St. Clair County’s schools dropped back from the November election and punted the 1 percent sales tax until April. That was a good move.
The tax intended to help schools pay for construction or debt from building improvements would have been lost on the same ballot with president and Congress and state lawmakers and a state constitutional amendment. Moving the tax question to the April 4 municipal elections gives everyone more time to ask questions and make their cases for and against the tax.
Issues that need exploring start with how the countywide 1 percent sales tax increase will impact property taxes. Belleville Elementary District 118 Superintendent Matt Klosterman said the sales tax increase could also mean property taxes don’t need to be increased to pay off existing debt.
Taxpayers would be much more supportive of a formula or promise. Instead of “could also mean,” it would be reassuring to see “will.” Tell property taxpayers that if Belleville schools or any other school districts receive $2 million from the sales tax, that the board promises to give up the next $2 million in property tax increases.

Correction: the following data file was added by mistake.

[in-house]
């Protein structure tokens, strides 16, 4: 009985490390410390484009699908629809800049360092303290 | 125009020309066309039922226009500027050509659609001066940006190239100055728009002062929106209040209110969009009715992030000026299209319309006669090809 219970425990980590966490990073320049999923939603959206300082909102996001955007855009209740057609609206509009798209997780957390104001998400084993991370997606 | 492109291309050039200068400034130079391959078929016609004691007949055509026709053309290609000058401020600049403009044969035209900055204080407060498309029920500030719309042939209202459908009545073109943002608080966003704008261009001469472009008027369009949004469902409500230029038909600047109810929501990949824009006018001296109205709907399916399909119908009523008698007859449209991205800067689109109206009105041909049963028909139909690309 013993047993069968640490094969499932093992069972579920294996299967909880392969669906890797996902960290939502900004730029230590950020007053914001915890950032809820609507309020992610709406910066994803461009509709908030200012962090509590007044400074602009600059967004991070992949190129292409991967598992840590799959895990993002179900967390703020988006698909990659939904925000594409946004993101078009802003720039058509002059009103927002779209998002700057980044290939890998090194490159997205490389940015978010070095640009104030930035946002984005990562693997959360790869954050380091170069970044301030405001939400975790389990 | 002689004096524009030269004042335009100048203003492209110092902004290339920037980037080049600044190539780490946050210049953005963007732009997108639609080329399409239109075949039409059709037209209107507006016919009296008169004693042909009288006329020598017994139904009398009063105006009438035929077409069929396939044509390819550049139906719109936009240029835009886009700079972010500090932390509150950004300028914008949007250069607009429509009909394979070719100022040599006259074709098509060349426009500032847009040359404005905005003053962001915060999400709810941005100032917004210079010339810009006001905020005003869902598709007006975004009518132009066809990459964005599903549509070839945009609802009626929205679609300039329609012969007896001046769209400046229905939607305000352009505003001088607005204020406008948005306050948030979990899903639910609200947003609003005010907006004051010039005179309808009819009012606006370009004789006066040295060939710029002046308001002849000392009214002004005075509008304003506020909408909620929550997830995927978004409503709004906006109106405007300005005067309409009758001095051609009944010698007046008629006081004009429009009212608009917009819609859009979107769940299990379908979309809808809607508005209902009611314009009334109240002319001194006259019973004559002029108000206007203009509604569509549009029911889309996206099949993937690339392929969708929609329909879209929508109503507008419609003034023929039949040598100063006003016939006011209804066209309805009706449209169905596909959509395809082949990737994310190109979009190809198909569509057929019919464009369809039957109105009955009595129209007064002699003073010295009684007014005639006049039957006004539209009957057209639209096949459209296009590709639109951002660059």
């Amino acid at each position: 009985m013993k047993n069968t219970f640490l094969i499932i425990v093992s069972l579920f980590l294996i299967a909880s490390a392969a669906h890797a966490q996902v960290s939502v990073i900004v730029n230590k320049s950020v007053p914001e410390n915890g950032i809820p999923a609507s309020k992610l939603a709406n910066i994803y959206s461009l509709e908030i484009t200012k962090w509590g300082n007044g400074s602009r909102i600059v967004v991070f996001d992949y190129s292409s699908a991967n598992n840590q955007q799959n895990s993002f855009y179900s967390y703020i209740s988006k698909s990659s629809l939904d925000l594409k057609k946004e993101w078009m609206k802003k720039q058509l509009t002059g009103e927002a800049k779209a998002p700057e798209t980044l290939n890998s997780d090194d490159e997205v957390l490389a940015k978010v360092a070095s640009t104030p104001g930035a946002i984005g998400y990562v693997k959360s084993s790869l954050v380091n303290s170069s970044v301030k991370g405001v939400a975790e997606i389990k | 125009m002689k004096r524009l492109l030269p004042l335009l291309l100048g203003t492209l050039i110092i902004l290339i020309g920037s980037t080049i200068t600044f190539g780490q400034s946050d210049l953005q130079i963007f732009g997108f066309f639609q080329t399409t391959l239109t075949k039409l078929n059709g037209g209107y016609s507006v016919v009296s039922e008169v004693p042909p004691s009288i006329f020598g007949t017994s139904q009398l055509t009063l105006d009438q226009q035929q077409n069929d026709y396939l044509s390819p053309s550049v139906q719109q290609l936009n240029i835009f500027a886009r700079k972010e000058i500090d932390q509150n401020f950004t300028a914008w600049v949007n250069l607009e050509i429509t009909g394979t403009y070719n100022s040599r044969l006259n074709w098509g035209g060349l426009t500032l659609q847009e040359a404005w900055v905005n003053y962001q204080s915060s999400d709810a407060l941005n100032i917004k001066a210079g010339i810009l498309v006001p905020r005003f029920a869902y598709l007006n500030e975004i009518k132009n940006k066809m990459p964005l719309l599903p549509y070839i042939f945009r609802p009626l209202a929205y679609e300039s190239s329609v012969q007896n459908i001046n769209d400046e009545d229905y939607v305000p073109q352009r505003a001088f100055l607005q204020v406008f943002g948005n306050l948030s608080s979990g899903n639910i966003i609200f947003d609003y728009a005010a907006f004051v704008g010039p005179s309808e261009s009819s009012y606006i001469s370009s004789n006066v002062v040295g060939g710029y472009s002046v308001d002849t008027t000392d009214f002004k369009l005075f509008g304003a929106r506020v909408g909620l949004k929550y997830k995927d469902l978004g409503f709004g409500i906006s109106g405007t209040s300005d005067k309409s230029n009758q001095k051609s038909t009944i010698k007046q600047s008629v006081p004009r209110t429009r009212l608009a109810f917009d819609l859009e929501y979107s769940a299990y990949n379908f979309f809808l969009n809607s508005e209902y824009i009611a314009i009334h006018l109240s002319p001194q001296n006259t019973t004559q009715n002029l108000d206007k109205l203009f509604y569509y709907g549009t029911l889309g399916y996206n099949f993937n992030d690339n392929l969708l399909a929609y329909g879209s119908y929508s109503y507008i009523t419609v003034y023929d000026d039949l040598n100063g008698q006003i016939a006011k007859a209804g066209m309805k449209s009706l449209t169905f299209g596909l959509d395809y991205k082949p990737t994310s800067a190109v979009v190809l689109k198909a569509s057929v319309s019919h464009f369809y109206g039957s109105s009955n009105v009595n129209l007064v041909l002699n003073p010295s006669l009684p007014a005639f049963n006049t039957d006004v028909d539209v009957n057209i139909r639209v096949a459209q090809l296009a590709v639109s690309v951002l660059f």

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It would also be smart to stop trying to sell this as a tax that outsiders pay. Yes, some sales are made to people from outside the county, but don’t kid taxpayers that this isn’t a new tax on them. It is a tax, but one over which consumers have some control by deciding how much they spend and where. Property taxes are imposed and only controlled by moving.
Another issue is equity. The sales tax is divided per student, but needs are greater in some districts than others. Is an across the county sales tax the fairest way to provide construction funds?
Districts representing half the countywide enrollment must support the sales tax before the question goes on the ballot. Specifics and promises would go a long way toward building support.